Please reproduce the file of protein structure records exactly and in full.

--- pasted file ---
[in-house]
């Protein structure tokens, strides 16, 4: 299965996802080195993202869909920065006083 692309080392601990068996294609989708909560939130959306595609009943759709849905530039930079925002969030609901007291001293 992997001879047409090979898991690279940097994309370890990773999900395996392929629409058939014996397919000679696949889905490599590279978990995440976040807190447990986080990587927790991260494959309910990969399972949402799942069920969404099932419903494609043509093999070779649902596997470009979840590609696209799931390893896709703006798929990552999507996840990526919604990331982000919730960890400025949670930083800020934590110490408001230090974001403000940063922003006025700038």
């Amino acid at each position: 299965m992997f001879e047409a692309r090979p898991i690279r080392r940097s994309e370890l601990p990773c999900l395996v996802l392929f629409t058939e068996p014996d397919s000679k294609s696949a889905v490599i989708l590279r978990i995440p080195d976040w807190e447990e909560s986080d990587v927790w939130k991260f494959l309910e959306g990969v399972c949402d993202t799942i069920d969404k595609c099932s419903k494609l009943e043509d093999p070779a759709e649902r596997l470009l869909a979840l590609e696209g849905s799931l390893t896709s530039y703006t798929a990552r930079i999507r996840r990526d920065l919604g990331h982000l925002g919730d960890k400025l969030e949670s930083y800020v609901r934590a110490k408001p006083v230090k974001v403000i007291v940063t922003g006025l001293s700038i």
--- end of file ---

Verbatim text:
[in-house]
């Protein structure tokens, strides 16, 4: 299965996802080195993202869909920065006083 692309080392601990068996294609989708909560939130959306595609009943759709849905530039930079925002969030609901007291001293 992997001879047409090979898991690279940097994309370890990773999900395996392929629409058939014996397919000679696949889905490599590279978990995440976040807190447990986080990587927790991260494959309910990969399972949402799942069920969404099932419903494609043509093999070779649902596997470009979840590609696209799931390893896709703006798929990552999507996840990526919604990331982000919730960890400025949670930083800020934590110490408001230090974001403000940063922003006025700038």
């Amino acid at each position: 299965m992997f001879e047409a692309r090979p898991i690279r080392r940097s994309e370890l601990p990773c999900l395996v996802l392929f629409t058939e068996p014996d397919s000679k294609s696949a889905v490599i989708l590279r978990i995440p080195d976040w807190e447990e909560s986080d990587v927790w939130k991260f494959l309910e959306g990969v399972c949402d993202t799942i069920d969404k595609c099932s419903k494609l009943e043509d093999p070779a759709e649902r596997l470009l869909a979840l590609e696209g849905s799931l390893t896709s530039y703006t798929a990552r930079i999507r996840r990526d920065l919604g990331h982000l925002g919730d960890k400025l969030e949670s930083y800020v609901r934590a110490k408001p006083v230090k974001v403000i007291v940063t922003g006025l001293s700038i």